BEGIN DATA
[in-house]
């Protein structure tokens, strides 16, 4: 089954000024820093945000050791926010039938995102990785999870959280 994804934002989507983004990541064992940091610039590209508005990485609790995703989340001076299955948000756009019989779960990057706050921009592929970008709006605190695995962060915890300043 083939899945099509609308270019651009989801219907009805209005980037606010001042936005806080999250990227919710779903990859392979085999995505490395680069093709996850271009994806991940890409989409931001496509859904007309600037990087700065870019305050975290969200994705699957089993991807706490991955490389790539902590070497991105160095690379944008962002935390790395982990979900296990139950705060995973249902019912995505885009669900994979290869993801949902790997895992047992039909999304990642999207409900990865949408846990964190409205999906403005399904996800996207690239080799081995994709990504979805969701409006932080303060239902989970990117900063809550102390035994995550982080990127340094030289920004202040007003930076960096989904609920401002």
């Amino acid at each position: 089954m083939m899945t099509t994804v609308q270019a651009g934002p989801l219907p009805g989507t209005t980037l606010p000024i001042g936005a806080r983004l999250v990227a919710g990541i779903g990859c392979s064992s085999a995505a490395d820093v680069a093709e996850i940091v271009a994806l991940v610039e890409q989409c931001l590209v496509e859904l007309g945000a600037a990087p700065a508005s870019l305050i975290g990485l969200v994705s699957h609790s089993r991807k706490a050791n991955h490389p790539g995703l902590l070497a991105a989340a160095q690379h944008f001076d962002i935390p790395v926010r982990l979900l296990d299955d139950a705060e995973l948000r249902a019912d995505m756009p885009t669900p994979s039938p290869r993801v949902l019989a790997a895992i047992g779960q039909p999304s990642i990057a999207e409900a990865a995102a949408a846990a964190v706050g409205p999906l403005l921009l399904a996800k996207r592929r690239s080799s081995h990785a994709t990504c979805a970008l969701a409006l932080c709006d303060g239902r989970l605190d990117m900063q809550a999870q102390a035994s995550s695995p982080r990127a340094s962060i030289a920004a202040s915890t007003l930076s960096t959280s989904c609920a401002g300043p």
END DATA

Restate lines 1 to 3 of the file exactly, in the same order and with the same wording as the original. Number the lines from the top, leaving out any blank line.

[in-house]
């Protein structure tokens, strides 16, 4: 089954000024820093945000050791926010039938995102990785999870959280 994804934002989507983004990541064992940091610039590209508005990485609790995703989340001076299955948000756009019989779960990057706050921009592929970008709006605190695995962060915890300043 083939899945099509609308270019651009989801219907009805209005980037606010001042936005806080999250990227919710779903990859392979085999995505490395680069093709996850271009994806991940890409989409931001496509859904007309600037990087700065870019305050975290969200994705699957089993991807706490991955490389790539902590070497991105160095690379944008962002935390790395982990979900296990139950705060995973249902019912995505885009669900994979290869993801949902790997895992047992039909999304990642999207409900990865949408846990964190409205999906403005399904996800996207690239080799081995994709990504979805969701409006932080303060239902989970990117900063809550102390035994995550982080990127340094030289920004202040007003930076960096989904609920401002």
């Amino acid at each position: 089954m083939m899945t099509t994804v609308q270019a651009g934002p989801l219907p009805g989507t209005t980037l606010p000024i001042g936005a806080r983004l999250v990227a919710g990541i779903g990859c392979s064992s085999a995505a490395d820093v680069a093709e996850i940091v271009a994806l991940v610039e890409q989409c931001l590209v496509e859904l007309g945000a600037a990087p700065a508005s870019l305050i975290g990485l969200v994705s699957h609790s089993r991807k706490a050791n991955h490389p790539g995703l902590l070497a991105a989340a160095q690379h944008f001076d962002i935390p790395v926010r982990l979900l296990d299955d139950a705060e995973l948000r249902a019912d995505m756009p885009t669900p994979s039938p290869r993801v949902l019989a790997a895992i047992g779960q039909p999304s990642i990057a999207e409900a990865a995102a949408a846990a964190v706050g409205p999906l403005l921009l399904a996800k996207r592929r690239s080799s081995h990785a994709t990504c979805a970008l969701a409006l932080c709006d303060g239902r989970l605190d990117m900063q809550a999870q102390a035994s995550s695995p982080r990127a340094s962060i030289a920004a202040s915890t007003l930076s960096t959280s989904c609920a401002g300043p």